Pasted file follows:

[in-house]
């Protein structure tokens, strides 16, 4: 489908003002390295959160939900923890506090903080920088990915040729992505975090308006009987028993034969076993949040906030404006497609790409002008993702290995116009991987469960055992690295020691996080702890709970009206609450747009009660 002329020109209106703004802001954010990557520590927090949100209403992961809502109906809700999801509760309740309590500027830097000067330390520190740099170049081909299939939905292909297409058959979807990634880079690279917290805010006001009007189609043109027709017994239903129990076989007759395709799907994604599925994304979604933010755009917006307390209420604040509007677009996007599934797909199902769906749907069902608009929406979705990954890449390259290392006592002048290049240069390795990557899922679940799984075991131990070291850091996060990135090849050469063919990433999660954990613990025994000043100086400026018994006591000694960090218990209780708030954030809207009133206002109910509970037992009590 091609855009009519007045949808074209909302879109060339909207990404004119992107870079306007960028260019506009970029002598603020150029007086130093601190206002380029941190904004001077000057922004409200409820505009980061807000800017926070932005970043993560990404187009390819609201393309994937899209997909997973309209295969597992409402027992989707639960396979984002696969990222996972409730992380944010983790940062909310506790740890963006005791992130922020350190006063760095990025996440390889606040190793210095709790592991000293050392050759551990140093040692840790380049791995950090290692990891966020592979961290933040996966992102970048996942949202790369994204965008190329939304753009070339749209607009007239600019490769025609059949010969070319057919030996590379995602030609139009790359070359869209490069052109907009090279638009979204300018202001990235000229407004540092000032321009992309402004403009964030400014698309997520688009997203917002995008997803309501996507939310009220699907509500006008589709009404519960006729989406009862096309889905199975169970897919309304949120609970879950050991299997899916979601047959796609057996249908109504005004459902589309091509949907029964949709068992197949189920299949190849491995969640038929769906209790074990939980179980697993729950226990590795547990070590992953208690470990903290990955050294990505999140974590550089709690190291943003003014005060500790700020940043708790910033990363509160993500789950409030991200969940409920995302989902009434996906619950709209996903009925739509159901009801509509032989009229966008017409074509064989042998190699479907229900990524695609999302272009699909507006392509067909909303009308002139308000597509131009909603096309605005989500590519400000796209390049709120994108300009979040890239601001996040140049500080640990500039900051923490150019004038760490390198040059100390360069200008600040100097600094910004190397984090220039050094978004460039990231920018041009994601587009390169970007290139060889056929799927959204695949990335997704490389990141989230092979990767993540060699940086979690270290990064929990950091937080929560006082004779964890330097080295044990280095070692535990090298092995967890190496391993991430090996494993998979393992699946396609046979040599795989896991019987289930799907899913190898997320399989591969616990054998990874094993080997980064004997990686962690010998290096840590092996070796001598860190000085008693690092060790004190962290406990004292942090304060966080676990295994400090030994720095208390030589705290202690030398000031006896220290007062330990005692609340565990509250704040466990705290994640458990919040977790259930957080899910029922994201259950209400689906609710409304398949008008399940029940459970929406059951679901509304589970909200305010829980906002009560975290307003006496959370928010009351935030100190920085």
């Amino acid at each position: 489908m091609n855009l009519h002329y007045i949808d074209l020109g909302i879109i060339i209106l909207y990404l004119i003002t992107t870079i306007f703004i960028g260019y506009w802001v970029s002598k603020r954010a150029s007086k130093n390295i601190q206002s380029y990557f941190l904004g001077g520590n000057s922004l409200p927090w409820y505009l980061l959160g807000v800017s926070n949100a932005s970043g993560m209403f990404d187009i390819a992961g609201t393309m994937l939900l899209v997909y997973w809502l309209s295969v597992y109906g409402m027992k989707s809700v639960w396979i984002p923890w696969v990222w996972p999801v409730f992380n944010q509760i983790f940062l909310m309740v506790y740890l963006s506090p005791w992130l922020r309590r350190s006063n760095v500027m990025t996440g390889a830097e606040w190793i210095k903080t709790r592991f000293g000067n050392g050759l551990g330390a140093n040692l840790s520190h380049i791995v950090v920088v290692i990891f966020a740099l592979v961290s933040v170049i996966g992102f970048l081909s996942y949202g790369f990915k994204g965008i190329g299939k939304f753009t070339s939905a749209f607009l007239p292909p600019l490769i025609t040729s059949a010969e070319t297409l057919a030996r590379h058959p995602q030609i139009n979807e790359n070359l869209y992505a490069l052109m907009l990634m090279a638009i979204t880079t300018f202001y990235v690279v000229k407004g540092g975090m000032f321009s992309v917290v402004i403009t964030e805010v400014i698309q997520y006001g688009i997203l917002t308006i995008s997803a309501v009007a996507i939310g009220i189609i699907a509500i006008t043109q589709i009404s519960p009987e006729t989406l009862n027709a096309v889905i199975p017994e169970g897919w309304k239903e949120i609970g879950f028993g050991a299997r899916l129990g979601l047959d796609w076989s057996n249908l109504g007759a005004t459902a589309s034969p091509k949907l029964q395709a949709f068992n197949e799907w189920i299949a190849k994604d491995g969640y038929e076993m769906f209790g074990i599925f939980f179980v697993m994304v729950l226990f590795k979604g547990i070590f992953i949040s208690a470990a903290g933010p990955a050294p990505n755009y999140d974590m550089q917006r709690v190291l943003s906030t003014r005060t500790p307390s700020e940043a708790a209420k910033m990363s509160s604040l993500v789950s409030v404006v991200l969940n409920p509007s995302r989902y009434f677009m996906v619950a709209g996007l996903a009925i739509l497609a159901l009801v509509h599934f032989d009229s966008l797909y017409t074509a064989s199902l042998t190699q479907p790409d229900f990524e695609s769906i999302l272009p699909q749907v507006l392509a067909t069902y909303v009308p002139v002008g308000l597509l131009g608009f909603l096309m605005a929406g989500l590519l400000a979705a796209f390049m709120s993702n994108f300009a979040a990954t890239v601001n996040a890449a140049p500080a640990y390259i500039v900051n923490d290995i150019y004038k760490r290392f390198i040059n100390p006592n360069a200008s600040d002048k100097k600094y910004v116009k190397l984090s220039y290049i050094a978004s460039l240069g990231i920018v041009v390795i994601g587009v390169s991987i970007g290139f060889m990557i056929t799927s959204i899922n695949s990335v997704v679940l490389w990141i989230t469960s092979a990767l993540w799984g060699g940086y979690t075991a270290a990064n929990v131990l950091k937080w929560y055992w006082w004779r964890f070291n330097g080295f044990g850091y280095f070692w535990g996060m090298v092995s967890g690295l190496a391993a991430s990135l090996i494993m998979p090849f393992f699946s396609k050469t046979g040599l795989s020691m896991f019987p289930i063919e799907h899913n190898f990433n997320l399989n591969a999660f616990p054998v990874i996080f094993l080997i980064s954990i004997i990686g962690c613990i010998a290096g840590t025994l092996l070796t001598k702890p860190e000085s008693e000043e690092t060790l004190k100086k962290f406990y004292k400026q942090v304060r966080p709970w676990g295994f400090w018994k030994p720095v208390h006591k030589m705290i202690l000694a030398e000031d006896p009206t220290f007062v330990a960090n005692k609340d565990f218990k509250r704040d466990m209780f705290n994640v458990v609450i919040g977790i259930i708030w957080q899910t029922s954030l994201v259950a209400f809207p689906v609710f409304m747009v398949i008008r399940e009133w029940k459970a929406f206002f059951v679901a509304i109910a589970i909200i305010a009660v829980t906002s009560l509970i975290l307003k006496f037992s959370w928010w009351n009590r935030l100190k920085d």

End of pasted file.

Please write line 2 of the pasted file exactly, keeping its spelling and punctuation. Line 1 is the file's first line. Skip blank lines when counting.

């Protein structure tokens, strides 16, 4: 489908003002390295959160939900923890506090903080920088990915040729992505975090308006009987028993034969076993949040906030404006497609790409002008993702290995116009991987469960055992690295020691996080702890709970009206609450747009009660 002329020109209106703004802001954010990557520590927090949100209403992961809502109906809700999801509760309740309590500027830097000067330390520190740099170049081909299939939905292909297409058959979807990634880079690279917290805010006001009007189609043109027709017994239903129990076989007759395709799907994604599925994304979604933010755009917006307390209420604040509007677009996007599934797909199902769906749907069902608009929406979705990954890449390259290392006592002048290049240069390795990557899922679940799984075991131990070291850091996060990135090849050469063919990433999660954990613990025994000043100086400026018994006591000694960090218990209780708030954030809207009133206002109910509970037992009590 091609855009009519007045949808074209909302879109060339909207990404004119992107870079306007960028260019506009970029002598603020150029007086130093601190206002380029941190904004001077000057922004409200409820505009980061807000800017926070932005970043993560990404187009390819609201393309994937899209997909997973309209295969597992409402027992989707639960396979984002696969990222996972409730992380944010983790940062909310506790740890963006005791992130922020350190006063760095990025996440390889606040190793210095709790592991000293050392050759551990140093040692840790380049791995950090290692990891966020592979961290933040996966992102970048996942949202790369994204965008190329939304753009070339749209607009007239600019490769025609059949010969070319057919030996590379995602030609139009790359070359869209490069052109907009090279638009979204300018202001990235000229407004540092000032321009992309402004403009964030400014698309997520688009997203917002995008997803309501996507939310009220699907509500006008589709009404519960006729989406009862096309889905199975169970897919309304949120609970879950050991299997899916979601047959796609057996249908109504005004459902589309091509949907029964949709068992197949189920299949190849491995969640038929769906209790074990939980179980697993729950226990590795547990070590992953208690470990903290990955050294990505999140974590550089709690190291943003003014005060500790700020940043708790910033990363509160993500789950409030991200969940409920995302989902009434996906619950709209996903009925739509159901009801509509032989009229966008017409074509064989042998190699479907229900990524695609999302272009699909507006392509067909909303009308002139308000597509131009909603096309605005989500590519400000796209390049709120994108300009979040890239601001996040140049500080640990500039900051923490150019004038760490390198040059100390360069200008600040100097600094910004190397984090220039050094978004460039990231920018041009994601587009390169970007290139060889056929799927959204695949990335997704490389990141989230092979990767993540060699940086979690270290990064929990950091937080929560006082004779964890330097080295044990280095070692535990090298092995967890190496391993991430090996494993998979393992699946396609046979040599795989896991019987289930799907899913190898997320399989591969616990054998990874094993080997980064004997990686962690010998290096840590092996070796001598860190000085008693690092060790004190962290406990004292942090304060966080676990295994400090030994720095208390030589705290202690030398000031006896220290007062330990005692609340565990509250704040466990705290994640458990919040977790259930957080899910029922994201259950209400689906609710409304398949008008399940029940459970929406059951679901509304589970909200305010829980906002009560975290307003006496959370928010009351935030100190920085």